Joe Joyce has been warned his fight with Bermane Stiverne will prove his downfall — by a trainer with previous in upsetting British heavyweights.
On Saturday at London’s O2 Arena, the Olympic silver medallist will fight Stiverne, who preceded Deontay Wilder as the WBC heavyweight champion, in his most significant test since turning professional in October 2017.
Press Association Sport reports that the winner will move into contention to challenge for the WBA ‘regular’ heavyweight title, but Stiverne’s trainer Charles Mooney plans on inspiring Joyce’s decline in the same way he once did with his compatriot David Price.
In 2013 Price, an Olympic bronze medallist, was like Joyce undefeated and considered one of the world’s most promising heavyweights, to the extent that he was fast-tracked into fighting America’s Tony Thompson, a former world title challenger.
A shock stoppage defeat by Thompson, followed by another five months later, effectively ended his career as a world-level fighter before it had truly begun, and Mooney is confident that a similar upset will unfold on Saturday.
“This is my third time here,” he said. “I brought Tony Thompson over here, we came over to fight David Price.
“They thought it was an accident we knocked him out in the first round. They thought it was a fluke so they brought us over again, and we stopped him.
“They’re considering me a giant-slayer; I’m 2-0 against another Olympic medallist. We stopped bronze, and now we’re going to stop silver.
“I’m very excited about it.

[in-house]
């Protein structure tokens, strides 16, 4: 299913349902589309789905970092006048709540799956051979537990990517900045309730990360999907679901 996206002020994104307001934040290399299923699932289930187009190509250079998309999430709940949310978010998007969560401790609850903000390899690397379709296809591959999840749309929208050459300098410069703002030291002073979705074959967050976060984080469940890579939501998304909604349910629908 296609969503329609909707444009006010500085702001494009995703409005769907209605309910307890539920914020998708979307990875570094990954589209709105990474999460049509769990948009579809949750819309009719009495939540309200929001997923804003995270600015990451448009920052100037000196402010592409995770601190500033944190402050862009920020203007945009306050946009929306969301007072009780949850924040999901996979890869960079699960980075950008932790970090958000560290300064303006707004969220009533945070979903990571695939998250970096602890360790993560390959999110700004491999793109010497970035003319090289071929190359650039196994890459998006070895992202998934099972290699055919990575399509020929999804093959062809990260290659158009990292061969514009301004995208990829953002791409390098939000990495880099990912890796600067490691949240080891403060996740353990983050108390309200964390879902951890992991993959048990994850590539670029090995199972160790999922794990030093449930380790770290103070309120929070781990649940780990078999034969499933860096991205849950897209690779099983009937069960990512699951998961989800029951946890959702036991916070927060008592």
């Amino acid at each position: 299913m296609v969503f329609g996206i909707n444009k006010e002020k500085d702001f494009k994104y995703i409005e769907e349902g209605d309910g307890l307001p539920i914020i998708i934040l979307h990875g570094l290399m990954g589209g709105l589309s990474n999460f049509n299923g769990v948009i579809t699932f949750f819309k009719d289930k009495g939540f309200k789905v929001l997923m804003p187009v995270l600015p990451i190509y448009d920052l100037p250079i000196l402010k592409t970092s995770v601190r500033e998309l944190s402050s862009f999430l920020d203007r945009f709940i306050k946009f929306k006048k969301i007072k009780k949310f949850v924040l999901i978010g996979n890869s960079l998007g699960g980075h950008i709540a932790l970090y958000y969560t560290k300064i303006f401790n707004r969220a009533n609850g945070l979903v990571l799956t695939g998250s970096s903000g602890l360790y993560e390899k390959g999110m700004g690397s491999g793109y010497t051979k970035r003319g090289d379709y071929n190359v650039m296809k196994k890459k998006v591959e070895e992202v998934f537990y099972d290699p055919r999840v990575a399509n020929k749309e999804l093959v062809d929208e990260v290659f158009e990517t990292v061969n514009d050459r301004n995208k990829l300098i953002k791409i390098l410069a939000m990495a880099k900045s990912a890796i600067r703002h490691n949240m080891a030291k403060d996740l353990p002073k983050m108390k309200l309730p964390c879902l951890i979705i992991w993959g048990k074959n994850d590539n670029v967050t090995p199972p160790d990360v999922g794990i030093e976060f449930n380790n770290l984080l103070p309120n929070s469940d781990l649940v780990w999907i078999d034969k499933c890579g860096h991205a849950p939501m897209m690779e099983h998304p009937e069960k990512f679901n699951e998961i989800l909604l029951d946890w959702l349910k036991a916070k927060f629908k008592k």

“It’s the same kind of attitude here (as there was pre-Price-Thompson).
“Joe should wait a little bit, travel the rest of the world like everybody else has travelled instead of trying to leap over the fence. He’s not ready. Sparring doesn’t make the fight.”
The 33-year-old Joyce, entering his eighth fight, and American-Haitian Stiverne, 40, argued over the nature of sparring sessions that have previously taken place between them, leading the latter to become uncharacteristically angry at the press conference to promote their fight.
“I’m confident in my abilities,” said Joyce. “They can talk whatever c**p they want but they’ll see on Saturday night what happens.
“I’ve a lot of respect for Bermane in taking this fight. It’s the ideal fight in my situation, it’s a stepping stone towards other things and it’s going to be a great start to this year.
“I’m moving fast. Each fight is getting me closer and closer to those top three names (Tyson Fury, Anthony Joshua and Deontay Wilder). This year I’m going to really make big strides.
“It was four rounds (of sparring) but that’s all he could do at that stage. He says he took me to school, but I went to university (at Rio 2016).”
Stiverne, who has fought only once since Joyce’s professional debut when being stopped in his rematch with Wilder, said: “You think I’m going to show up and spar (properly) in front of you guys?
“Why are you talking about sparring that happened a year ago? I never said I took him to school, I don’t talk like that.”